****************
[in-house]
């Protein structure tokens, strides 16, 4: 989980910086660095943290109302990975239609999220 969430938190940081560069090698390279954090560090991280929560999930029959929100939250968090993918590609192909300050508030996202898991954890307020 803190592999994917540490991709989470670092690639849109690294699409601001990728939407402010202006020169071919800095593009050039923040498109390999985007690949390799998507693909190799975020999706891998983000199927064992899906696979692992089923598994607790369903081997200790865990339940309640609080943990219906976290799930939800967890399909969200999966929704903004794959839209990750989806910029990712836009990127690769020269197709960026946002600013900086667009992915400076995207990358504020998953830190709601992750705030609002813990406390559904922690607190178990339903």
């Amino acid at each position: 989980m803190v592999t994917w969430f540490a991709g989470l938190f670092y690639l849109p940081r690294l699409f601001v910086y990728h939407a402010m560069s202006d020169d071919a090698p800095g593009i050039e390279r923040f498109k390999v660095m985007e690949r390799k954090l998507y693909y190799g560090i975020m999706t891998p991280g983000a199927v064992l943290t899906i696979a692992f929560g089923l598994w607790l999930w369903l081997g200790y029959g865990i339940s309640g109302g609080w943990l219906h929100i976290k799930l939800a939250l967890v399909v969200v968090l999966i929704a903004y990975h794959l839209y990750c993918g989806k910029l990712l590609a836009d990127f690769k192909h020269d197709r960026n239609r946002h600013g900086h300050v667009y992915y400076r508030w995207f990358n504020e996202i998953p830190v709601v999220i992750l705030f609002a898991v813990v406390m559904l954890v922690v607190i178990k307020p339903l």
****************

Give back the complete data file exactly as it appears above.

[in-house]
């Protein structure tokens, strides 16, 4: 989980910086660095943290109302990975239609999220 969430938190940081560069090698390279954090560090991280929560999930029959929100939250968090993918590609192909300050508030996202898991954890307020 803190592999994917540490991709989470670092690639849109690294699409601001990728939407402010202006020169071919800095593009050039923040498109390999985007690949390799998507693909190799975020999706891998983000199927064992899906696979692992089923598994607790369903081997200790865990339940309640609080943990219906976290799930939800967890399909969200999966929704903004794959839209990750989806910029990712836009990127690769020269197709960026946002600013900086667009992915400076995207990358504020998953830190709601992750705030609002813990406390559904922690607190178990339903």
């Amino acid at each position: 989980m803190v592999t994917w969430f540490a991709g989470l938190f670092y690639l849109p940081r690294l699409f601001v910086y990728h939407a402010m560069s202006d020169d071919a090698p800095g593009i050039e390279r923040f498109k390999v660095m985007e690949r390799k954090l998507y693909y190799g560090i975020m999706t891998p991280g983000a199927v064992l943290t899906i696979a692992f929560g089923l598994w607790l999930w369903l081997g200790y029959g865990i339940s309640g109302g609080w943990l219906h929100i976290k799930l939800a939250l967890v399909v969200v968090l999966i929704a903004y990975h794959l839209y990750c993918g989806k910029l990712l590609a836009d990127f690769k192909h020269d197709r960026n239609r946002h600013g900086h300050v667009y992915y400076r508030w995207f990358n504020e996202i998953p830190v709601v999220i992750l705030f609002a898991v813990v406390m559904l954890v922690v607190i178990k307020p339903l």